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If you want to build a robot that can fall hundreds of feet and be no worse the wear, legs are pretty much out of the question. The obvious answer, then, is a complex web of cable-actuated rods. Obvious to Squishy Robotics, anyway, whose robots look delicate but are in fact among the most durable out there.
The startup has been operating more or less in stealth mode, emerging publicly today on stage at our Robotics/AI Sessions event in Berkeley, CA. It began, co-founder and CEO Alice Agogino told me, as a project connected to NASA Ames a few years back.
Idea - Robot - Spacecraft - Fall - Agogino
“The original idea was to have a robot that could be dropped from a spacecraft and survive the fall,” said Agogino. “But I could tell this tech had earthly applications.”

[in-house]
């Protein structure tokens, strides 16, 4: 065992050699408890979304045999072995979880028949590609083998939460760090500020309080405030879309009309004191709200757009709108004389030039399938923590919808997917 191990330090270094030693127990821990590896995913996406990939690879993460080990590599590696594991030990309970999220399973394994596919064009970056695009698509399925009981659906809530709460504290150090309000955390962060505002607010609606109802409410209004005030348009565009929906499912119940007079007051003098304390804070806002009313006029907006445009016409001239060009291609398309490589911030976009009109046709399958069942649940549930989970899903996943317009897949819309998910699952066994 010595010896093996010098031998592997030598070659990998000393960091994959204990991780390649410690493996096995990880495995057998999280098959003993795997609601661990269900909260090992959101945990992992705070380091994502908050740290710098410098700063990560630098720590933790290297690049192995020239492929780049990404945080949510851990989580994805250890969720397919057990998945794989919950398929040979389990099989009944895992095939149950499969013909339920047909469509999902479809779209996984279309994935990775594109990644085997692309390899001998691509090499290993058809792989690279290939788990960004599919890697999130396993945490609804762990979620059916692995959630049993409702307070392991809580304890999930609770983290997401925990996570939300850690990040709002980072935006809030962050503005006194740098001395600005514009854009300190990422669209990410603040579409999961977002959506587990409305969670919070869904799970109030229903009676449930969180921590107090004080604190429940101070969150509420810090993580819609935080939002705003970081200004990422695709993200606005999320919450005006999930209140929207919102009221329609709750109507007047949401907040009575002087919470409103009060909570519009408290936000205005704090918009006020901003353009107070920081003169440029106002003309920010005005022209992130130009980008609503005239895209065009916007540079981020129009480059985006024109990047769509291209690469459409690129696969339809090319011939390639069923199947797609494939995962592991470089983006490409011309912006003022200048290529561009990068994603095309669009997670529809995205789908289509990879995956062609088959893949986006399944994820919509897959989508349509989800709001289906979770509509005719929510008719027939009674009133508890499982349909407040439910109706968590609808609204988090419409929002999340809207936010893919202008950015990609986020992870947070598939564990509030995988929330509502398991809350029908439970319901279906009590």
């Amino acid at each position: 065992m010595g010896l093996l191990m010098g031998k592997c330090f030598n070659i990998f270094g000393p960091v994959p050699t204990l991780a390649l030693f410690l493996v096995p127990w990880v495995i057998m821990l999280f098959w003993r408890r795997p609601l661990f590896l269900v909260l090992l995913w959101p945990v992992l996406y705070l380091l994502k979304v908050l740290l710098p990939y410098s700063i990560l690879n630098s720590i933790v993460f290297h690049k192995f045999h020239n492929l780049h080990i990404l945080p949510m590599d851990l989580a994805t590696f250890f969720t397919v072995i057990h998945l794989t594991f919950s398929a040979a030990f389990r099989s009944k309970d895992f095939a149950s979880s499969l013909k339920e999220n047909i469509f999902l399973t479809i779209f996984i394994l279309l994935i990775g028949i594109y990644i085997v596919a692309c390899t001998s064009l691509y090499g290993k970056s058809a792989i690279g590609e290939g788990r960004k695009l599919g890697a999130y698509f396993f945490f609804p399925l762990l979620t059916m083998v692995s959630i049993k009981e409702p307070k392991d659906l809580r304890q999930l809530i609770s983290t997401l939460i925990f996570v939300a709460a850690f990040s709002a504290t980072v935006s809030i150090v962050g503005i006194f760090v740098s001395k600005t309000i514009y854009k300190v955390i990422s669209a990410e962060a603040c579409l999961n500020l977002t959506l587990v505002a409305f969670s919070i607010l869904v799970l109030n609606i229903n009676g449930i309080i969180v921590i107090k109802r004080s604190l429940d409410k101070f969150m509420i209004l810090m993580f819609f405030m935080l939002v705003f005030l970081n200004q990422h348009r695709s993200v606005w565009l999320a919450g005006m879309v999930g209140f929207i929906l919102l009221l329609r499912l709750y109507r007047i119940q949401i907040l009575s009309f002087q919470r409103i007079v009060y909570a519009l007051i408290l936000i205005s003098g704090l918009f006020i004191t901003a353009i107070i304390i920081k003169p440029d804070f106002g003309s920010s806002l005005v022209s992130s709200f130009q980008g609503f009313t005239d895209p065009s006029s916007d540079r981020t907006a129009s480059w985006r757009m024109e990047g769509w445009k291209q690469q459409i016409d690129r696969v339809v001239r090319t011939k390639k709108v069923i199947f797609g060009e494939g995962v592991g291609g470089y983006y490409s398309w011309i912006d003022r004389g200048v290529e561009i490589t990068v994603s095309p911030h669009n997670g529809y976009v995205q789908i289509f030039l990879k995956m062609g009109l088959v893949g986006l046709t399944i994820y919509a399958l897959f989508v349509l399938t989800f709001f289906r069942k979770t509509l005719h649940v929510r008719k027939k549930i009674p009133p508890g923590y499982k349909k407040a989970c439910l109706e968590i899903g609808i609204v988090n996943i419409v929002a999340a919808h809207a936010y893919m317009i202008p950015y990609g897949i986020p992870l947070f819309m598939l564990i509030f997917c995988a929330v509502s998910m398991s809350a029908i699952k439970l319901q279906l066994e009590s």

Her reason for thinking so was learning that first responders were losing their lives due to poor situational awareness in areas they were being deployed to. It’s hard to tell without actually being right there that a toxic gas is lying close to the ground, or that there is a downed electrical line hidden under a fallen tree, and so on.
Robots - Type - Reconnaissance - Bit - Catch-22
Robots are well-suited to this type of reconnaissance, but it’s a bit of a Catch-22: You have to get close to deploy a robot, but you need the robot there to get close enough in the first place. Unless, of course, you can somehow deploy the robot from the air. This is already done but it’s rather clumsy: picture a wheeled bot floating down under a parachute, missing its mark by a hundred feet due to high winds or getting tangled in its own cords.
“We interviewed a number of first responders,” said Agogino. “They told us they want us to deploy ground sensors before they get there, to know what they’re getting...
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